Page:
Dallas County Schools' Chief Financial Officer Suddenly Resigns | NBC 5 Dallas-Fort Worth
NBC 5 InvestigatesBig Buses, Bigger Problems: Investigating DCS
Breaking the Big Stories and Working for You

SEND TIPS1-800-566-5865

Dallas County Schools' Chief Financial Officer Suddenly Resigns

The chief financial officer hired by Dallas County Schools last fall to help fix the bus agency's financial problems suddenly resigned Wednesday.

(Published Wednesday, Feb. 15, 2017)

The chief financial officer hired by Dallas County Schools last fall to help fix the bus agency's financial problems suddenly resigned Wednesday.

DCS Superintendent Rick Sorrells released a short statement to NBC 5 Investigates about interim CFO Alan King, saying, "Today, I received Mr. King's resignation and it was accepted. We are appreciative of his work to help Dallas County Schools. He did not give a reason for his resignation."

At last month's DCS board meeting, King publicly expressed concerns about what he found when he arrived at the agency in October.

He described a $42 million budget shortfall. Much of that was tied to spending on a school bus camera program that has caused significant financial problems.

For months Sorrells has declined to answer any questions on camera about the situation at DCS. On Wednesday night NBC 5 Investigates approached him outside DCS headquarters, and Sorrells said he did not know why King left.

When NBC 5 asked Sorrells if there had been friction between him and King, or between King and the DCS board, Sorrells replied, "No, not that I am aware of. He and I got along very well."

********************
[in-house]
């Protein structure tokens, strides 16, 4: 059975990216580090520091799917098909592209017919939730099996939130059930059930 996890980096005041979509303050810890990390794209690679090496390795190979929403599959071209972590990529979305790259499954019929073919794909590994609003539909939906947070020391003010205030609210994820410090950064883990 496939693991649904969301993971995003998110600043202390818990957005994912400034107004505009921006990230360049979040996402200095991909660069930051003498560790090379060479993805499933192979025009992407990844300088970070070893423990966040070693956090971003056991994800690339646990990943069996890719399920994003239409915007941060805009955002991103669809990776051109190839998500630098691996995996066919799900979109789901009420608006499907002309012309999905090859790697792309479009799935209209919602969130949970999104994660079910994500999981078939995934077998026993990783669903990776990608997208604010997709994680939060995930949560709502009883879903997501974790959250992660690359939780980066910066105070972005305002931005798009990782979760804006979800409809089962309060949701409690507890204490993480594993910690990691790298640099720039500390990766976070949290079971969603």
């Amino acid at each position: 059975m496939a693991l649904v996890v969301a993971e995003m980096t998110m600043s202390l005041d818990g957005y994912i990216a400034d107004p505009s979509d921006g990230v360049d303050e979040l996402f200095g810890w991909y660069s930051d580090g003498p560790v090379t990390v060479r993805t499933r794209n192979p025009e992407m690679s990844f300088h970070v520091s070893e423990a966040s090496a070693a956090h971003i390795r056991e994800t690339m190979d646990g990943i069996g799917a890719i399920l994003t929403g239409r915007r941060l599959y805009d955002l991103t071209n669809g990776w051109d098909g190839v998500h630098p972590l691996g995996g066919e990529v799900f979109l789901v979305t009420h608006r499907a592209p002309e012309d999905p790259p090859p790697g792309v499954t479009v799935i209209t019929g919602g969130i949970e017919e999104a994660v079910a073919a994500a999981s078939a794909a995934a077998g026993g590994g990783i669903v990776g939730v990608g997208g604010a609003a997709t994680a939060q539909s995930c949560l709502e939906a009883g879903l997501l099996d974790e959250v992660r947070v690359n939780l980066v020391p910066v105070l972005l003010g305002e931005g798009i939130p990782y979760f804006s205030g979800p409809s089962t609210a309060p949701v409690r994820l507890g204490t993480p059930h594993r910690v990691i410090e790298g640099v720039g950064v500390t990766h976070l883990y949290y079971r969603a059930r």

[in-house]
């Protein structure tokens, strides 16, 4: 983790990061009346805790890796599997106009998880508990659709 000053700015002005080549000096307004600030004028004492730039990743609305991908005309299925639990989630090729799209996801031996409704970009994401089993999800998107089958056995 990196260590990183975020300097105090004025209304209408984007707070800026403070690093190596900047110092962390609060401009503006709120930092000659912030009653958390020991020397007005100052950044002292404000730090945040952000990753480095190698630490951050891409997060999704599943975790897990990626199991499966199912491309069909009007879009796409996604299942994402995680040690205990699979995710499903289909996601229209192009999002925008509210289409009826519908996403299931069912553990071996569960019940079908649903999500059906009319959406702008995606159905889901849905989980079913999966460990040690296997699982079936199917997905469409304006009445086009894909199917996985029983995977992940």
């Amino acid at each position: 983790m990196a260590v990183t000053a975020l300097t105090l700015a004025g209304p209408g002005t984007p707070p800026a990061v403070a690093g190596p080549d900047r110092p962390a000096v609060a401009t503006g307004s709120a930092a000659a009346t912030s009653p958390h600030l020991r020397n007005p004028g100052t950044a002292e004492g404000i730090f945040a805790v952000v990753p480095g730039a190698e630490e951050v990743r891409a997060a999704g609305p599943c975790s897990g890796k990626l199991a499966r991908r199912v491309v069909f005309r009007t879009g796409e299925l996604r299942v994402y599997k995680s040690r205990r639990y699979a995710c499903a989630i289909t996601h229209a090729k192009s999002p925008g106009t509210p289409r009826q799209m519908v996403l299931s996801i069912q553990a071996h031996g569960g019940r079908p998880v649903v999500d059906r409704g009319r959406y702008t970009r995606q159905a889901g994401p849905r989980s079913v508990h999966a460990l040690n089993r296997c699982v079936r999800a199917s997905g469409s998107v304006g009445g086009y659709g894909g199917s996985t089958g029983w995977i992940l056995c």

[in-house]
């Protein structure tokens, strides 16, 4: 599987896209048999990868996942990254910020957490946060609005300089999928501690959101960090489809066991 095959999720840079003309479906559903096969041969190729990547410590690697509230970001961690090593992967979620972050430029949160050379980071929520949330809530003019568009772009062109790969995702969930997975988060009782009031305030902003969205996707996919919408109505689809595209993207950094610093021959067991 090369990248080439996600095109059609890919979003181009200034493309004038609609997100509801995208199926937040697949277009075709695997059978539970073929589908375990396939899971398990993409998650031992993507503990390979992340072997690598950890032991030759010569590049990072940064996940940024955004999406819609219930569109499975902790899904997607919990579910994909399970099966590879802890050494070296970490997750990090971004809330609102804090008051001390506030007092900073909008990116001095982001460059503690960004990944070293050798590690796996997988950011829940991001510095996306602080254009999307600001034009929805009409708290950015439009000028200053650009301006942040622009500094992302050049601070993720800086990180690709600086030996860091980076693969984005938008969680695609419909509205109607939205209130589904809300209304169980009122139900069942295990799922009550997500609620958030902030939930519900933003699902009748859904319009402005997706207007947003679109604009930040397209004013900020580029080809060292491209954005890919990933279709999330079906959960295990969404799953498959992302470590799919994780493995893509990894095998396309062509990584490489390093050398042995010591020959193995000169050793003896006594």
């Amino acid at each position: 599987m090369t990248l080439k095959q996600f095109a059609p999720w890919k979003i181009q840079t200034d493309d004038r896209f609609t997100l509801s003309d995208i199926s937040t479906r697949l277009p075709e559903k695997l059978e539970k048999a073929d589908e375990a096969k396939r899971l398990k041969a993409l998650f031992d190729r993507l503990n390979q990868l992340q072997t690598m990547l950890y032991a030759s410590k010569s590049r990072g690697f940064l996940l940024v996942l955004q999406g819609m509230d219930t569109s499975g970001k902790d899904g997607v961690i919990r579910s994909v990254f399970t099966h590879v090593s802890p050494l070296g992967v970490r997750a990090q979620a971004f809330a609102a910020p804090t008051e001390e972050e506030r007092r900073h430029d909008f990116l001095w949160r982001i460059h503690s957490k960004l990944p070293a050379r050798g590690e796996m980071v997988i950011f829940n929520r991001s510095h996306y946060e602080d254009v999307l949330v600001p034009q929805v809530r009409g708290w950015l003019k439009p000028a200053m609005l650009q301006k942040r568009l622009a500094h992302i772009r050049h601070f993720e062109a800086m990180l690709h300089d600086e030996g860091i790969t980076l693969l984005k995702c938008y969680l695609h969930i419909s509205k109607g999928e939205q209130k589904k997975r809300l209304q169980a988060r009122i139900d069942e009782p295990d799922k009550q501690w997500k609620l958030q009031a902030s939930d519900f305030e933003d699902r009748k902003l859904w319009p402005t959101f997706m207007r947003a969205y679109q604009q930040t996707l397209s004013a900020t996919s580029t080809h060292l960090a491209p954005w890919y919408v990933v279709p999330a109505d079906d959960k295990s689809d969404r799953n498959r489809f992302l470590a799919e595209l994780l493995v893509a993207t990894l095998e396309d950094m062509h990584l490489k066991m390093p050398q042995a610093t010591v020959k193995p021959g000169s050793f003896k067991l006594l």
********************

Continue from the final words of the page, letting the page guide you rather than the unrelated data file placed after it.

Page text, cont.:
King is widely respected in education circles for his ethics and for his ability to deal with financial mismanagement at troubled school districts.

"He's extremely competent and experienced in this," said forensic auditor Don Southerland, a former FBI agent who now audits school district finances as a consultant.

King was hired at DCS after NBC 5 Investigates discovered DCS was using tens of thousands of dollars of taxpayer money to pay traffic tickets for bus drivers who ran red lights.

King quickly focused on more questionable spending on the camera program, which NBC 5 Investigates has been investigating since 2013, after records showed the program cost millions more than DCS officials first indicated.

NBC 5 left messages for King for comment, but he has not yet responded.

King was due to deliver another significant financial report to the board next week. So far, there is no word on what led to his resignation.

Get the latest from NBC DFW anywhere, anytime

  • Download the App

    Available for IOS and Android

    processing...

    NEWSLETTERS